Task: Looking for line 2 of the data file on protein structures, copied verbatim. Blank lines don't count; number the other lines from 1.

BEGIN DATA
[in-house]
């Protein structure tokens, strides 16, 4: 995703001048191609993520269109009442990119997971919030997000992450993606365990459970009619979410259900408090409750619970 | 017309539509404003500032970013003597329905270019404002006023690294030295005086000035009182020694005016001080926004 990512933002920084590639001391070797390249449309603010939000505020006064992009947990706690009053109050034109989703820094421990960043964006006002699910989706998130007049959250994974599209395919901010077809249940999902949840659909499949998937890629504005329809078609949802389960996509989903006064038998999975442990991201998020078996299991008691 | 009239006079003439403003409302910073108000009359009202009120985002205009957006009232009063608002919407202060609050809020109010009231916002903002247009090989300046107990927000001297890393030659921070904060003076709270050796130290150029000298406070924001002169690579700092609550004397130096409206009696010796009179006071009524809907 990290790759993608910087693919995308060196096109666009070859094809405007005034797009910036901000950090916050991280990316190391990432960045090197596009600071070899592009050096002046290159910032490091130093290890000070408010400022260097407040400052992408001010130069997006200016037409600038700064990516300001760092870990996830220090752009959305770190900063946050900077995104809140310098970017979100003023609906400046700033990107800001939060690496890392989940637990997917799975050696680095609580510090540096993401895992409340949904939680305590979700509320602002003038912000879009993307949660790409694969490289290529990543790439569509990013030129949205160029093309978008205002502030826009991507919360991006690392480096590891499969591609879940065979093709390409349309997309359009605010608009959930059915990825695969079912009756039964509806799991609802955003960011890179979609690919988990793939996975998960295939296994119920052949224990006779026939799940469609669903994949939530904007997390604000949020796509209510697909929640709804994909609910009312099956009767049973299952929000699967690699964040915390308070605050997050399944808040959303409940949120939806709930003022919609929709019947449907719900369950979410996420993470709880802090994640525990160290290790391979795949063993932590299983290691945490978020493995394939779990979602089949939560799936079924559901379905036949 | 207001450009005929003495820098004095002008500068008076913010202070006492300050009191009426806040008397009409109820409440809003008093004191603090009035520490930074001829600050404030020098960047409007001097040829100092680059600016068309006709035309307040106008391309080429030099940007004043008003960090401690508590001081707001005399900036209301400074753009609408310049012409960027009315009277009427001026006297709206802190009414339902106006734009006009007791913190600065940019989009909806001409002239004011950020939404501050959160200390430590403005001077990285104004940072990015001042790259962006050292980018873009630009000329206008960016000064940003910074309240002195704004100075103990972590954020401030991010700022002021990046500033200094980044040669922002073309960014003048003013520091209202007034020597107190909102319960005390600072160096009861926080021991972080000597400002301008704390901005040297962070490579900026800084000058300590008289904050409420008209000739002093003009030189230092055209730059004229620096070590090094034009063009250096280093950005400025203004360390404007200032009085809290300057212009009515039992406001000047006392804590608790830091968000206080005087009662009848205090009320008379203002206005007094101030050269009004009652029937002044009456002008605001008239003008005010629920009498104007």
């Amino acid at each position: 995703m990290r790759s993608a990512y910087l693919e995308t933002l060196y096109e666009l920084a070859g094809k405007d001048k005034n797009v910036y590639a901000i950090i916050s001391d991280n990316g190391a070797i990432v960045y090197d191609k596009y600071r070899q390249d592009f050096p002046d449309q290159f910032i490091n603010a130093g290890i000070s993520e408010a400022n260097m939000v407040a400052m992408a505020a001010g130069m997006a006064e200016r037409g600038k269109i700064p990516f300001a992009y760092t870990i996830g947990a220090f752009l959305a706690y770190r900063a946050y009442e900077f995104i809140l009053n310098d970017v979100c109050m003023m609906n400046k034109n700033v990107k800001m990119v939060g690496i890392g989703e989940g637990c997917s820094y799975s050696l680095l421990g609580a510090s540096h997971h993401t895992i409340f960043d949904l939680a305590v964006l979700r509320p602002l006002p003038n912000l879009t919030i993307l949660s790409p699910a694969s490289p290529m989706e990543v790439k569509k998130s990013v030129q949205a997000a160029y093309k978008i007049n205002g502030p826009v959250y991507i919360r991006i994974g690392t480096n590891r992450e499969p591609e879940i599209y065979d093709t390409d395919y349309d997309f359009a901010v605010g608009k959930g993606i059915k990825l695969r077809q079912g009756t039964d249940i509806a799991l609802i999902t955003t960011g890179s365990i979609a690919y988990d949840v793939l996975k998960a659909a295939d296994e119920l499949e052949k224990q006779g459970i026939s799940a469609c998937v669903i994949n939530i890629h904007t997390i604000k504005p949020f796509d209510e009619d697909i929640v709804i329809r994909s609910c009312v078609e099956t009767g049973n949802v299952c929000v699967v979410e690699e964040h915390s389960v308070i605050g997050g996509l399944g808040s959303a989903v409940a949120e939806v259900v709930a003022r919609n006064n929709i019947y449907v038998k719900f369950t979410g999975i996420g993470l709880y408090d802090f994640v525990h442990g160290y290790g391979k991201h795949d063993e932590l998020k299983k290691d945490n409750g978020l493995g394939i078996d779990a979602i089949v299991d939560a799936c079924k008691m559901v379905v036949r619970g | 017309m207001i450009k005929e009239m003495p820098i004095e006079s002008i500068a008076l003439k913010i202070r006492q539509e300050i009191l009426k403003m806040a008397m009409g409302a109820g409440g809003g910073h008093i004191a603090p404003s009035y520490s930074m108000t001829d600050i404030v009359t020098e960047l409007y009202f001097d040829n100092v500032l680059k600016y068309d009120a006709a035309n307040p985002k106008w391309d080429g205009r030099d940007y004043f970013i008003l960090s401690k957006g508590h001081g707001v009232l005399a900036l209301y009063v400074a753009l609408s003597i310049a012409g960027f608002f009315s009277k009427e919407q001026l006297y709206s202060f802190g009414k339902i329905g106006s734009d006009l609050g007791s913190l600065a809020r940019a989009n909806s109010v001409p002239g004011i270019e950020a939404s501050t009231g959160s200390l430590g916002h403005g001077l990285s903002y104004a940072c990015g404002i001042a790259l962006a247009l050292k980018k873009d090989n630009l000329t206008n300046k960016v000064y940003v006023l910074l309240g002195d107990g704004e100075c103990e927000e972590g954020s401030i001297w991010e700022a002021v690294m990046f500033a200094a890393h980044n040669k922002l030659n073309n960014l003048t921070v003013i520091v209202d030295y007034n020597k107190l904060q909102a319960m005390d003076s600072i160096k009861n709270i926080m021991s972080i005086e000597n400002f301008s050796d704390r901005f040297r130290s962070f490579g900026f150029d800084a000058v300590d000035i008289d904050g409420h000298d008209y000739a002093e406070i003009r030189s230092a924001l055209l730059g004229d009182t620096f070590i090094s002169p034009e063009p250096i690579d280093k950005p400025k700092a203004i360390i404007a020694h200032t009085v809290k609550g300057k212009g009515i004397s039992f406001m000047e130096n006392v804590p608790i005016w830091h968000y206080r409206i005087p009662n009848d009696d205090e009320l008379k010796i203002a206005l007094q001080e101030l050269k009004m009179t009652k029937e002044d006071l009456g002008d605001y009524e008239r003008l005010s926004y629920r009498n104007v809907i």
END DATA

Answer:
């Protein structure tokens, strides 16, 4: 995703001048191609993520269109009442990119997971919030997000992450993606365990459970009619979410259900408090409750619970 | 017309539509404003500032970013003597329905270019404002006023690294030295005086000035009182020694005016001080926004 990512933002920084590639001391070797390249449309603010939000505020006064992009947990706690009053109050034109989703820094421990960043964006006002699910989706998130007049959250994974599209395919901010077809249940999902949840659909499949998937890629504005329809078609949802389960996509989903006064038998999975442990991201998020078996299991008691 | 009239006079003439403003409302910073108000009359009202009120985002205009957006009232009063608002919407202060609050809020109010009231916002903002247009090989300046107990927000001297890393030659921070904060003076709270050796130290150029000298406070924001002169690579700092609550004397130096409206009696010796009179006071009524809907 990290790759993608910087693919995308060196096109666009070859094809405007005034797009910036901000950090916050991280990316190391990432960045090197596009600071070899592009050096002046290159910032490091130093290890000070408010400022260097407040400052992408001010130069997006200016037409600038700064990516300001760092870990996830220090752009959305770190900063946050900077995104809140310098970017979100003023609906400046700033990107800001939060690496890392989940637990997917799975050696680095609580510090540096993401895992409340949904939680305590979700509320602002003038912000879009993307949660790409694969490289290529990543790439569509990013030129949205160029093309978008205002502030826009991507919360991006690392480096590891499969591609879940065979093709390409349309997309359009605010608009959930059915990825695969079912009756039964509806799991609802955003960011890179979609690919988990793939996975998960295939296994119920052949224990006779026939799940469609669903994949939530904007997390604000949020796509209510697909929640709804994909609910009312099956009767049973299952929000699967690699964040915390308070605050997050399944808040959303409940949120939806709930003022919609929709019947449907719900369950979410996420993470709880802090994640525990160290290790391979795949063993932590299983290691945490978020493995394939779990979602089949939560799936079924559901379905036949 | 207001450009005929003495820098004095002008500068008076913010202070006492300050009191009426806040008397009409109820409440809003008093004191603090009035520490930074001829600050404030020098960047409007001097040829100092680059600016068309006709035309307040106008391309080429030099940007004043008003960090401690508590001081707001005399900036209301400074753009609408310049012409960027009315009277009427001026006297709206802190009414339902106006734009006009007791913190600065940019989009909806001409002239004011950020939404501050959160200390430590403005001077990285104004940072990015001042790259962006050292980018873009630009000329206008960016000064940003910074309240002195704004100075103990972590954020401030991010700022002021990046500033200094980044040669922002073309960014003048003013520091209202007034020597107190909102319960005390600072160096009861926080021991972080000597400002301008704390901005040297962070490579900026800084000058300590008289904050409420008209000739002093003009030189230092055209730059004229620096070590090094034009063009250096280093950005400025203004360390404007200032009085809290300057212009009515039992406001000047006392804590608790830091968000206080005087009662009848205090009320008379203002206005007094101030050269009004009652029937002044009456002008605001008239003008005010629920009498104007």